In the compounds of the present invention, one of the Ra substituents must be of Type I. As a general matter, it is conjectured that anti-MSRA/MRCNS activity results from the configuration of the overall molecule uniquely conferred by the phenanthrene nucleus. The Type I substituent provides still greater anti-MRSA/MRCNS activity to the molecule.

The Type II Ra substituents are distinguishable from Type I substituents chemically and with respect to the biological properties which they confer. In related compounds, it has been found that the Type II substituted compounds afford greater water solubility and reduced potential for CNS side effects. Substituents which tend to confer improved water solubility on the overall compound have been found useful, since they are contemplated to thereby improve the transport of the compound involved. Although a substantial number and range of Type II substituents have been described herein, all of these are contemplated to be a part of the present invention based on the biological performance of substituents related in terms of their medicinal chemistry.

Since it is possible to combine, in the compounds of the present invention, the required Type I substituents with the optional Type II substituents, there can be obtained a combination of desired attributes in the final overall molecule not attainable with a single substituent, i.e., improved anti-MRSA/MRCNS activity together with enhanced water solubility.

Type I substitutents employed in the compounds of the present invention may have quaternary nitrogen groups, and these include both cyclic and acyclic types, as is described under Type I. As already pointed out above, it is required that one, but no more than one, of the substituents Ra must be a member selected from the group consisting of the definitions under Type I. It is optional that one, or at most three, of the remaining substituents may be a member selected from the group consisting of definitions under Type II. For example, Ra at position 9- may be Type I and Ra at position 1- may be of Type II, while the remaining substituents are hydrogen.

In preferred compounds of Formula I, R1 is hydrogen. More preferably, R1 is hydrogen and R2 is (R)--CH3 CH(OH)-- or (R)--CH3 CH(F)--. In the most preferred case, R1 is hydrogen and R2 is (R)--CH3 CH(OH)--. While R=H is usually preferred, there are instances in which R=CH3 may provide improved chemical stability, water solubility, or pharmacokinetic behavior. The substituent R=CH3 may be of either configuration, i.e., the α or β-stereoisomer. Additionally, in preferred compounds, at least one Ra in the 1-, 9- or 10-postion of the phenanthrene is other than hydrogen. In the most preferred compounds, in total, up to two Ra substituents in either the 1-, 9- or 10-positions are other than hydrogen.

Preferred Type I. (a) substituents include: ##STR17## where X=O, S, or NRc. For structures of Type I. (a), where Rc is shown to have an indefinite position, it may be attached to any carbon of the ring.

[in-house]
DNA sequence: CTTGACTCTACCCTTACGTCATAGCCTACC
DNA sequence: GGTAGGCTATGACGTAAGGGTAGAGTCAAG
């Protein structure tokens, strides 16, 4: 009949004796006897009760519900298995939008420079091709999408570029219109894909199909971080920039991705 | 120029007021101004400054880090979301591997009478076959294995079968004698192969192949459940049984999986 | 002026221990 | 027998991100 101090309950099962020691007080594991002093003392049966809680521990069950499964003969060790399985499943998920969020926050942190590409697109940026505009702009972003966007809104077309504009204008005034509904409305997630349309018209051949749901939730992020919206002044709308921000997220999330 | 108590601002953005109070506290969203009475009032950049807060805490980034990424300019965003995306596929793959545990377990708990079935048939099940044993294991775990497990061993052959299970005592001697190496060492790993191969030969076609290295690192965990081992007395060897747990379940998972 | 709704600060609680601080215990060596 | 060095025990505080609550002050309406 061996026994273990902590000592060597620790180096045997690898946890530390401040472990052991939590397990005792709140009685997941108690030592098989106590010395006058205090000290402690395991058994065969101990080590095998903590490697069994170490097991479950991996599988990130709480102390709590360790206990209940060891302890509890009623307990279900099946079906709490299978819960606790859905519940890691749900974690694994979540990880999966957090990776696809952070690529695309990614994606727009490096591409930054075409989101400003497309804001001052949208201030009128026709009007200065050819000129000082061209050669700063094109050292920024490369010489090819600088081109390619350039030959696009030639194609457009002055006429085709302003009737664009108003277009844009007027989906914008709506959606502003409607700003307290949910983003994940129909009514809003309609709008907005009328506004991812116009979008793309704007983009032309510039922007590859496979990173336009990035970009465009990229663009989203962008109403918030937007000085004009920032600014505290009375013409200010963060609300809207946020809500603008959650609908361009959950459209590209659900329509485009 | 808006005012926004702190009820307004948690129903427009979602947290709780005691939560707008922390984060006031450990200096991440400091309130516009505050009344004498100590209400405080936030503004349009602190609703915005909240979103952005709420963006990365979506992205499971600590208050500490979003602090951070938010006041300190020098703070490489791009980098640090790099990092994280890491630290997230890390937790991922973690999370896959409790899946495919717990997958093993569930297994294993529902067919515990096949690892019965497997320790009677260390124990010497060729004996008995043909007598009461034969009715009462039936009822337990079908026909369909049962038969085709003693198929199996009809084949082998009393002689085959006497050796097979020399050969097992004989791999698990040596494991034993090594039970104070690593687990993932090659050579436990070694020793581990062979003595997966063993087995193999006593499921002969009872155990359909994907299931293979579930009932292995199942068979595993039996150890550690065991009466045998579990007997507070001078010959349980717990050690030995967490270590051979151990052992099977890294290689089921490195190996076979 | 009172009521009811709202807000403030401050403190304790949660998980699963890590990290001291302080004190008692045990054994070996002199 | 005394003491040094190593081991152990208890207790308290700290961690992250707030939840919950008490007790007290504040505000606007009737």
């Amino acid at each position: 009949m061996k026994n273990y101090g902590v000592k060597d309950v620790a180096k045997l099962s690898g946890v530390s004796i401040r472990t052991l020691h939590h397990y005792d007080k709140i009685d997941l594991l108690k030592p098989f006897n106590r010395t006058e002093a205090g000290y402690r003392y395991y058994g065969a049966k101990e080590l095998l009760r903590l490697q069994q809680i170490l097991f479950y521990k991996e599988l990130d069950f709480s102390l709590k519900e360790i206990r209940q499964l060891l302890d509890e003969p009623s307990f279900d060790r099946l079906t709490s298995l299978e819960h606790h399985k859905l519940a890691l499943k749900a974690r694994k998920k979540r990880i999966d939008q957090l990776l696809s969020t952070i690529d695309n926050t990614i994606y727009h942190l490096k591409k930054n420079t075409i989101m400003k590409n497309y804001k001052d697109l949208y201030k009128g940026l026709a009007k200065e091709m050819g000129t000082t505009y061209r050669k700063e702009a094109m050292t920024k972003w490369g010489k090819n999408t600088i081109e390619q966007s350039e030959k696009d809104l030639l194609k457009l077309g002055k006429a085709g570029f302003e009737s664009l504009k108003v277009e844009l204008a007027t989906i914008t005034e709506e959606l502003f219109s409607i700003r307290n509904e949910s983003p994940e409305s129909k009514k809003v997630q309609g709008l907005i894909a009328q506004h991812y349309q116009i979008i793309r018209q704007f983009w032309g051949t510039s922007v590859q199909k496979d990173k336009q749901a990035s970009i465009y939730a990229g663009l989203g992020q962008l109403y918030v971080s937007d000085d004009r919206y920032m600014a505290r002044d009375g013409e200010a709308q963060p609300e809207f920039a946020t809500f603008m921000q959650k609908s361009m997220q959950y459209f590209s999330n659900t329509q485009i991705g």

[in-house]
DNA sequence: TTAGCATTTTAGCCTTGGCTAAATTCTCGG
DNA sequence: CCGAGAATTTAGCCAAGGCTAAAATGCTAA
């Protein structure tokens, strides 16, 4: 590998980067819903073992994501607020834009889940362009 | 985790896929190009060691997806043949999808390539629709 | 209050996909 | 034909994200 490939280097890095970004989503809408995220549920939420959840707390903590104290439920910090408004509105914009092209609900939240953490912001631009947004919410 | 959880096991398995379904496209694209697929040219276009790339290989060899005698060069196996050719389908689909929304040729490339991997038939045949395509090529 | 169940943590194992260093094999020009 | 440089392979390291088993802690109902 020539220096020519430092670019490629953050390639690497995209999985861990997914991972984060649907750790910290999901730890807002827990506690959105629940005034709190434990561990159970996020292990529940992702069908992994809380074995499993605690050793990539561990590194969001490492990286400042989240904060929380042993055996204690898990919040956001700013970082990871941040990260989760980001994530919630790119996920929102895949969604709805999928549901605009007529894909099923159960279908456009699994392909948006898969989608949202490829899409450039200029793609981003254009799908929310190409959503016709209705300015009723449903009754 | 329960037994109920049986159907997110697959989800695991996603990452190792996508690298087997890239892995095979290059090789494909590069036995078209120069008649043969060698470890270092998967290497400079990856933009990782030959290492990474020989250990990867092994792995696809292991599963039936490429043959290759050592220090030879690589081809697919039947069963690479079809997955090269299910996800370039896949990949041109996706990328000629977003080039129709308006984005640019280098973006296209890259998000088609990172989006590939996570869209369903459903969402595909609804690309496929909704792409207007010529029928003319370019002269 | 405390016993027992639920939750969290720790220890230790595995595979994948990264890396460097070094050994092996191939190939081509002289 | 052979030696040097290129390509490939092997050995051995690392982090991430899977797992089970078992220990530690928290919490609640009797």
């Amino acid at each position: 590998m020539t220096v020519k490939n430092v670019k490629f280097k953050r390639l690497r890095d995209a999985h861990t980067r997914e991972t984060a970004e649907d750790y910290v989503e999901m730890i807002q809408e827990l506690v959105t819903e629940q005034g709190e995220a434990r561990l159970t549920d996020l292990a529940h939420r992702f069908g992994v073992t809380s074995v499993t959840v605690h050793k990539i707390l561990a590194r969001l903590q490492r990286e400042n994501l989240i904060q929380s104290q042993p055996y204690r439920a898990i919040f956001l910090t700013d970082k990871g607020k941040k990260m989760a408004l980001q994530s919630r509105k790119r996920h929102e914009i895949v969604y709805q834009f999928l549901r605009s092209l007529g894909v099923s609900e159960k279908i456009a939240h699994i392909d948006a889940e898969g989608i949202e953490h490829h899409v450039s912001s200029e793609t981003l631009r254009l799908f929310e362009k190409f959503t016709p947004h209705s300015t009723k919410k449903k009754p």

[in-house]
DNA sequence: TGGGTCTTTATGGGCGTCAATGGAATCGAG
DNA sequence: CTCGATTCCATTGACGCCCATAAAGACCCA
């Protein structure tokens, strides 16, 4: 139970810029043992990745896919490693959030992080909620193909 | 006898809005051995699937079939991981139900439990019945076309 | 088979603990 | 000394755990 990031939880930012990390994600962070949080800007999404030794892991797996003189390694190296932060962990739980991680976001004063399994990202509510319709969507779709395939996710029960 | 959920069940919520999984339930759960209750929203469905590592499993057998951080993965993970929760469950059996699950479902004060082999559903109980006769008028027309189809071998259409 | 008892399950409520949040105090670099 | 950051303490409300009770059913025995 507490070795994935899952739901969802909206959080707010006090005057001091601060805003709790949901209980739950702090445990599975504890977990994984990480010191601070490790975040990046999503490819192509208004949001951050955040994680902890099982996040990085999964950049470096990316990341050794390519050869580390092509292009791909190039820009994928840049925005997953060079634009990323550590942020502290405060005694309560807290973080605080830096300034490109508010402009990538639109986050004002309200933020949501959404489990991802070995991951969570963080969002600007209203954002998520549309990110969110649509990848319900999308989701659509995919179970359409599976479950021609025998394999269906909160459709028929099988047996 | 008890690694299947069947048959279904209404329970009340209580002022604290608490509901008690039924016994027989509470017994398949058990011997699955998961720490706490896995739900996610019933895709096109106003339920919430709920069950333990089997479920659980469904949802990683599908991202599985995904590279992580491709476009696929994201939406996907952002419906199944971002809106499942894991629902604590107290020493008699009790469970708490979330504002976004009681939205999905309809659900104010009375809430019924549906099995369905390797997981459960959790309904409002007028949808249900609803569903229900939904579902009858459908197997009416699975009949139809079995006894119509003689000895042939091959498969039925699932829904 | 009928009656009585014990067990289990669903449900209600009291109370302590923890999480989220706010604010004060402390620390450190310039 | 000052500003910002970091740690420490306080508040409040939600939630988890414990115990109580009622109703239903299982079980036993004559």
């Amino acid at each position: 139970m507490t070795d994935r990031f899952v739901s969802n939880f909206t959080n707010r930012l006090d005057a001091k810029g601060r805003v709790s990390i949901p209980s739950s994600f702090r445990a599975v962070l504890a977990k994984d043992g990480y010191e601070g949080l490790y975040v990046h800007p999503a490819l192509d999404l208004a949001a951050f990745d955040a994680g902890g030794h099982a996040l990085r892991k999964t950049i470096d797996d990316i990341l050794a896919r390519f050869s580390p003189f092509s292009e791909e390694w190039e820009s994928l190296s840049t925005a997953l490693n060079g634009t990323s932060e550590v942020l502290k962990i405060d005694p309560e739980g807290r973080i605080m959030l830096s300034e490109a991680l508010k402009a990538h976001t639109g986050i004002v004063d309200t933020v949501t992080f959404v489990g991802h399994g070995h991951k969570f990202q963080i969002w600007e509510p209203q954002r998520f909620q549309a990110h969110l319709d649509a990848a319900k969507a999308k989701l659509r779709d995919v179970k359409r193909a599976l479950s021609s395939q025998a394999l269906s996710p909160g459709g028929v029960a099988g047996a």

Preferred Type I. (b) substituents include: ##STR18## where X=O, S, or NRc and X'=O or S. For structures of Type I. (b), where Rc and/or A' are shown to have indefinite positions, they are independently attached to any carbon atom of the ring.

Preferred Type I. (c) substituents include: ##STR19## where W is O, S, NRe, N(O)Re, SO, SO2 or N+ (Re)2 and W' is N+ Re or NO. For structures of Type I.(c), where Rq is shown to have an indefinite position, it may be attached to any carbon atom of the ring.

Preferred Type I. (d) substituents include: ##STR20## For structures of Type I.(d), where Rq and/or A'p is shown to have an indefinite position, it may be attached to any carbon atom of the ring.

The Rc substituents herein are intended to represent suitable further substituents on the Type I. (a) or (b) substituents for the phenanthrenyl ring. As seen above, these Type I. (a) or (b) substituents are monocyclic or bicyclic aromatic groups containing heteroatoms. Given this class of primary substituent, further suitable substituents may be readily discovered in the penem and carbapenem art. For example, suitable substituents for Type I. (a) or (b) substituents are generally taught in U.S. Pat. No. 4,729,993 assigned to Merck and Co. or in U.S. Pat. No. 4,746,736 assigned to Bristol-Myers Co. These patents are hereby incorporated by reference.

Broadly, Rc may be the same or different and may be selected on an independent basis from the group as defined above. While a single such substitution is preferred, there is occasion to use up to two such substituents on an Ra, e.g., where it is desired to enhance the effect of a particular substituent group by employing multiple substituents. The particular choice of Rc will depend upon the situation. For instance, a specific Rc may lend particular stability to a nitrogen cation. At other times it may be desired to employ a substituent known to enhance antibacterial activity of the overall molecule against a particular bacterium, for example, while also employing a substituent known to improve some other property such as water solubility or the duration of action of the overall molecule.